Latest News

Teacher Shortage Heightens Need for Industry Experts in the Classroom

A serious shortage of computer science, cybersecurity and other STEM instructors in public schools and community colleges is driving new efforts to find ways to augment teaching resources with cyber industry professionals.

“In computer science, it is very difficult to find instructors. We are barely getting by,” said Justin Serota, Computer Science Resource Teacher K-12 and DoDEA Cyber LAUNCH Grant Resource Teacher at Anne Arundel County Public Schools (AACPS). Furthermore, that shortage is happening at a time when “our computer science program is growing rapidly, from just a couple of hundred students four or five years ago to about 4,000 this spring.”

Howard Community College is experiencing the same trend — growing numbers of students eager to study computer science and cyber and growing difficulties hiring instructors to teach them.

“The need for qualified instructors is higher than ever before,” said Dr. Patrick Valdivia, Manager of Computing and Cyber Lab Services at HCC’s Business and Computer Systems Division. “Howard Community College is designated as a Center for Academic Excellence in Cybersecurity, an AWS Academy provider in relation to our Cloud operations and security program, a Cisco Academy and a National Center of Digital Forensics Academic Excellence. In addition, we have programs in computer science as well as application development. We managed all of this last year with only six full-time faculty and 24 adjunct faculty.”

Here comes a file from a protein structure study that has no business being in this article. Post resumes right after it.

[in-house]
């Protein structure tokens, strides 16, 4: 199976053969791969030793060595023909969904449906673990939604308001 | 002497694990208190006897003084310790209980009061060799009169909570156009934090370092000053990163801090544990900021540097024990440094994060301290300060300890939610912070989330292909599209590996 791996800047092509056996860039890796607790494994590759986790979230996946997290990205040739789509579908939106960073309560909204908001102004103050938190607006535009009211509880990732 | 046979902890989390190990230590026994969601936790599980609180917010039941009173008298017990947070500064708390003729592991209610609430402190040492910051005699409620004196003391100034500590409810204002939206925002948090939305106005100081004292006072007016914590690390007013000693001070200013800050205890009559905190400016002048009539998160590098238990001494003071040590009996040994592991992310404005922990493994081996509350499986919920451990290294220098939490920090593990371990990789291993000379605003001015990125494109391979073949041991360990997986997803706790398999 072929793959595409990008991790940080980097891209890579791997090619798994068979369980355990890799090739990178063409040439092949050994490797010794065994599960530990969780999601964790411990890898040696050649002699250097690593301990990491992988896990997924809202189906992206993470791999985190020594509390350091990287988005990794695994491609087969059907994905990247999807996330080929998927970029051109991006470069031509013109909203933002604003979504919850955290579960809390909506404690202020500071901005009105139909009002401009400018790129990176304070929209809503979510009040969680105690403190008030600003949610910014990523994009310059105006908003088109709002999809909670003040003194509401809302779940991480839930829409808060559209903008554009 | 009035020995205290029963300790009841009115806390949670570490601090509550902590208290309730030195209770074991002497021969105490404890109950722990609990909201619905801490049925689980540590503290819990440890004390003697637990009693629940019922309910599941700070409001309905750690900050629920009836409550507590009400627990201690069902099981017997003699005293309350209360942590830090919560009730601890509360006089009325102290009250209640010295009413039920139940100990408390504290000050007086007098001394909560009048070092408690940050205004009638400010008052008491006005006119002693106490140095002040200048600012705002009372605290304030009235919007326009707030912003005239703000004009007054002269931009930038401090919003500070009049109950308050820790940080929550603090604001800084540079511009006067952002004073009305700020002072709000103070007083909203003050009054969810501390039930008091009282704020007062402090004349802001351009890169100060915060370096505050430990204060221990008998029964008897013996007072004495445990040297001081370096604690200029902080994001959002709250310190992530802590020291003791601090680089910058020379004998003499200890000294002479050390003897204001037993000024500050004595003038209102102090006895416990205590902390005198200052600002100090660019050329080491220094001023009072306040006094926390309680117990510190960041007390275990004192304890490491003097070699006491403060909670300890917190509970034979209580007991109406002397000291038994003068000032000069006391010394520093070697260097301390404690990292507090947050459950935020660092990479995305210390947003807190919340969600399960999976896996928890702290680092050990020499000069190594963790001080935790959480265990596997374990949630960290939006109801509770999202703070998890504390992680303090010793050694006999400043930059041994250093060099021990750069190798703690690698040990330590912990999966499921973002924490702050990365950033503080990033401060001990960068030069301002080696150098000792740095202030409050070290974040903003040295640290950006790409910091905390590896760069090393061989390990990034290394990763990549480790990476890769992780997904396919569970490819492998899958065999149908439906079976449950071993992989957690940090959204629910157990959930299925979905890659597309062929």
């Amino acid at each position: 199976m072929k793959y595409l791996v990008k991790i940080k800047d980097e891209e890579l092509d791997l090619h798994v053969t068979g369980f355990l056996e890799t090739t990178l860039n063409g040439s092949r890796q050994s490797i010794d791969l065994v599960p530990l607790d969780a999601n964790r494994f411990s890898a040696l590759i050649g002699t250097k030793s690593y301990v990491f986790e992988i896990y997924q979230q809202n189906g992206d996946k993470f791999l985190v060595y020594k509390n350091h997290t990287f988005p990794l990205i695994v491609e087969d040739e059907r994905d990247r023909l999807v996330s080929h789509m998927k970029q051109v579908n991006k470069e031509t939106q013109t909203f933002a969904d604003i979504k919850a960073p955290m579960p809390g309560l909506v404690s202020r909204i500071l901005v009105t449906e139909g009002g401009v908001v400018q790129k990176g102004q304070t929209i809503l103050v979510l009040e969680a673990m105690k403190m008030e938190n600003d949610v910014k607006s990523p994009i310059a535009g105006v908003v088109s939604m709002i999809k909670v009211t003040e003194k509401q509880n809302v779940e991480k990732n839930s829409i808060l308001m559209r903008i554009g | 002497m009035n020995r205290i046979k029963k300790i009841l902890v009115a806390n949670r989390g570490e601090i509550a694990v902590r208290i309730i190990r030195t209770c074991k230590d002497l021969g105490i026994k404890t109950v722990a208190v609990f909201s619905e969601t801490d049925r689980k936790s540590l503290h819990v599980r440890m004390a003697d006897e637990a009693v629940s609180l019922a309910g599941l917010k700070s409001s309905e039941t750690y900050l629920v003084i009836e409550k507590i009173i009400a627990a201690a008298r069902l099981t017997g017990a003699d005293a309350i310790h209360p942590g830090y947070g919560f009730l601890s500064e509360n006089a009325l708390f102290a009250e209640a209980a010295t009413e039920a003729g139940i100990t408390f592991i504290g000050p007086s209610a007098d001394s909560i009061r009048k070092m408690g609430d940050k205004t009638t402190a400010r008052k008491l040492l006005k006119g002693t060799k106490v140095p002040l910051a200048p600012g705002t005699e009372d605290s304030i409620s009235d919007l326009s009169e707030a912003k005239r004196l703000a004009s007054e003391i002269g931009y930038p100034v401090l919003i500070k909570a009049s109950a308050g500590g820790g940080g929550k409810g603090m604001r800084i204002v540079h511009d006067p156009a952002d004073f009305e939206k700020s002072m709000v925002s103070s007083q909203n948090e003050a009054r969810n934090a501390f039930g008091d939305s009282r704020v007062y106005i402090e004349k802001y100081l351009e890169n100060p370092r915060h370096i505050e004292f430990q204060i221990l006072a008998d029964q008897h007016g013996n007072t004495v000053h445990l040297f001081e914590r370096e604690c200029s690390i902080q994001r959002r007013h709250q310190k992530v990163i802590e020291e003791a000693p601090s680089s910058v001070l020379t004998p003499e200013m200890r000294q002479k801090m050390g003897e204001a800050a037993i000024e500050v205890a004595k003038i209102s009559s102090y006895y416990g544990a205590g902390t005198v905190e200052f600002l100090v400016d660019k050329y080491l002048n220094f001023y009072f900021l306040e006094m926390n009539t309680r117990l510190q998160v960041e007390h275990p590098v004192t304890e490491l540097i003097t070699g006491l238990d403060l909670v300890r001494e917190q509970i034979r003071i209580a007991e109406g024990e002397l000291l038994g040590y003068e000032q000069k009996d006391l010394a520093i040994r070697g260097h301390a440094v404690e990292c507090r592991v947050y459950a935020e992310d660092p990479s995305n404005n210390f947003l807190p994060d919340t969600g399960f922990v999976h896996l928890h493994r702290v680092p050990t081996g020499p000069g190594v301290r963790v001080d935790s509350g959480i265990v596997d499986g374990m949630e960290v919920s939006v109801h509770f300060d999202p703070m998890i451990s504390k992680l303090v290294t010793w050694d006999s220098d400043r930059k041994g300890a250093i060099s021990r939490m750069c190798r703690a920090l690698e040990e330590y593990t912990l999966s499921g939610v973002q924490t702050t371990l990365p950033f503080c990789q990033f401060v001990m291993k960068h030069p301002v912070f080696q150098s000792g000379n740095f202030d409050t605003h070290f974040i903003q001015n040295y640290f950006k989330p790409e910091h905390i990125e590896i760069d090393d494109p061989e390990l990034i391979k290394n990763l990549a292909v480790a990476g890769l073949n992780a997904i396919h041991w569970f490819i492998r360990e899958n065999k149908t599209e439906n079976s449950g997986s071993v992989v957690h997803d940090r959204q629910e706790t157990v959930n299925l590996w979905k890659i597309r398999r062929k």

That situation compelled many full-time faculty to teach more courses than in previous years,  Valdivia said.

“With additional qualified faculty, we could open up more sections of courses, introduce new course offerings and increase the options for delivery modalities — online, hybrid or scheduled remote.”

In addition to extensive recruiting efforts, schools and colleges are endeavoring to create new teachers. HCC will pair an IT/cyber industry professional with a full-time instructor who helps the industry professional learn effective teaching practices. AACPS, in partnership with Anne Arundel Community College (AACC), runs a resident teacher certification program. It provides a new hire (such as an IT professional) with a public school job and the ability to earn their teaching certification through night classes at AACC.

Increasingly, schools and colleges are bringing industry professionals into the classroom.

Nearly every week over the last academic year, a team of volunteers from Fort Meade and U.S. Cyber Command provided cyber education to up to 10 AACPS schools. The online courses grew out of an initiative that retired Air Force Colonel Gina Giles started several years ago. She arranged through the Air Force Association to provide coaching for a Cyber Patriot team at Meade High School.

Soon, Giles’ growing band of cyber volunteers were holding weekly after-school sessions, teaching kids about topics ranging from the inner workings of computer hardware to steganography, the history of the enigma machine and the wide range of possible careers in cybersecurity. They brought in young mentors who the kids could relate to. And they have stayed connected with graduates to provide ongoing support, such as helping one young man enter the Navy Reserves in order to finance his education and helping another obtain a car so he could juggle work and college classes.